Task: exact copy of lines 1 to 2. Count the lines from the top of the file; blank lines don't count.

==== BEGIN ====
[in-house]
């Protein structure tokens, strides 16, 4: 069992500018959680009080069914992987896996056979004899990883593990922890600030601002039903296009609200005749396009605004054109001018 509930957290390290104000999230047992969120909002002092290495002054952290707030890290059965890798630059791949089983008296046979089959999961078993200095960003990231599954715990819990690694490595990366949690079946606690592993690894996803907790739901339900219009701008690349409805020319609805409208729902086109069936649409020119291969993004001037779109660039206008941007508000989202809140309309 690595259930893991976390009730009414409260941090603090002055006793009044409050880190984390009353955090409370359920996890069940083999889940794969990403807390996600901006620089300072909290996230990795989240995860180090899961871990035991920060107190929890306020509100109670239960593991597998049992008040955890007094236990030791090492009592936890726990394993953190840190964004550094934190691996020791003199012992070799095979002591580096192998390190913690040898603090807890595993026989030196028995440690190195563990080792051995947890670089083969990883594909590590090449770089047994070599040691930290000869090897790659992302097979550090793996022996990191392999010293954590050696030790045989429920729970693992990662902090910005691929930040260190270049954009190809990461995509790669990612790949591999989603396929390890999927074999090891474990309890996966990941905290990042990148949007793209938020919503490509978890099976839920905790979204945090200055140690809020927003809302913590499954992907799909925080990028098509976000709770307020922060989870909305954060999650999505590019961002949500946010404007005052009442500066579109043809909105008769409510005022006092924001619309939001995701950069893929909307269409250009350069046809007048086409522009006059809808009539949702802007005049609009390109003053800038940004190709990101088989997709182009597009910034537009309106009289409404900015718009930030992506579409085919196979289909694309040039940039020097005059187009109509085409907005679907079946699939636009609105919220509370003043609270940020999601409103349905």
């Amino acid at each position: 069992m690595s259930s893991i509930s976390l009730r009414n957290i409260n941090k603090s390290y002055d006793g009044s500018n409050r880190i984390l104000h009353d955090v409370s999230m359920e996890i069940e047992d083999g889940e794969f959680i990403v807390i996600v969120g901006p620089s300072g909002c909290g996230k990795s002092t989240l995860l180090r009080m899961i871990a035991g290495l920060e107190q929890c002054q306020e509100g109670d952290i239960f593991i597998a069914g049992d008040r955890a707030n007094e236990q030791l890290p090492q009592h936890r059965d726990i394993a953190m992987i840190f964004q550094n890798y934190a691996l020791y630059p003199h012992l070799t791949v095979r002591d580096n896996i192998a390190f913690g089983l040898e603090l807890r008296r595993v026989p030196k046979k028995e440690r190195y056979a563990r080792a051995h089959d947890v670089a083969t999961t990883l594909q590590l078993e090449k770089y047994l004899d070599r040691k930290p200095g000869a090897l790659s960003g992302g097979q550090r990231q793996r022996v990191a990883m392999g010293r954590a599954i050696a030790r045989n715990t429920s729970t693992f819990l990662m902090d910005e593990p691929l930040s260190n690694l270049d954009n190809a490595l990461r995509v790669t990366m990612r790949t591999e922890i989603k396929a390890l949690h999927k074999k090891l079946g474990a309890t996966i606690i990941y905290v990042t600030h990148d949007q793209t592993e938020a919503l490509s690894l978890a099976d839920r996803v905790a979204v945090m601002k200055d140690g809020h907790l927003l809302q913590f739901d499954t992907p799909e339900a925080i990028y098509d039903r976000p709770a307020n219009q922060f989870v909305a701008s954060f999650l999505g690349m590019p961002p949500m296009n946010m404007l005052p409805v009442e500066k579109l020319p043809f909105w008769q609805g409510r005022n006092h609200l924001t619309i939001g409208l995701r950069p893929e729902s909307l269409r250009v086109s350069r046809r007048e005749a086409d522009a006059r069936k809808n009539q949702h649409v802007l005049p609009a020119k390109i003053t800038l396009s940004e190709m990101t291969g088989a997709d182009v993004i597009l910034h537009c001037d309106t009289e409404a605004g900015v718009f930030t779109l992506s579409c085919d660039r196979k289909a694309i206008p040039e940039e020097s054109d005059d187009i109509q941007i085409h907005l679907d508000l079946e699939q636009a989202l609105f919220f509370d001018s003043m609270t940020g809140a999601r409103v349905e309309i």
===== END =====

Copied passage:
[in-house]
């Protein structure tokens, strides 16, 4: 069992500018959680009080069914992987896996056979004899990883593990922890600030601002039903296009609200005749396009605004054109001018 509930957290390290104000999230047992969120909002002092290495002054952290707030890290059965890798630059791949089983008296046979089959999961078993200095960003990231599954715990819990690694490595990366949690079946606690592993690894996803907790739901339900219009701008690349409805020319609805409208729902086109069936649409020119291969993004001037779109660039206008941007508000989202809140309309 690595259930893991976390009730009414409260941090603090002055006793009044409050880190984390009353955090409370359920996890069940083999889940794969990403807390996600901006620089300072909290996230990795989240995860180090899961871990035991920060107190929890306020509100109670239960593991597998049992008040955890007094236990030791090492009592936890726990394993953190840190964004550094934190691996020791003199012992070799095979002591580096192998390190913690040898603090807890595993026989030196028995440690190195563990080792051995947890670089083969990883594909590590090449770089047994070599040691930290000869090897790659992302097979550090793996022996990191392999010293954590050696030790045989429920729970693992990662902090910005691929930040260190270049954009190809990461995509790669990612790949591999989603396929390890999927074999090891474990309890996966990941905290990042990148949007793209938020919503490509978890099976839920905790979204945090200055140690809020927003809302913590499954992907799909925080990028098509976000709770307020922060989870909305954060999650999505590019961002949500946010404007005052009442500066579109043809909105008769409510005022006092924001619309939001995701950069893929909307269409250009350069046809007048086409522009006059809808009539949702802007005049609009390109003053800038940004190709990101088989997709182009597009910034537009309106009289409404900015718009930030992506579409085919196979289909694309040039940039020097005059187009109509085409907005679907079946699939636009609105919220509370003043609270940020999601409103349905």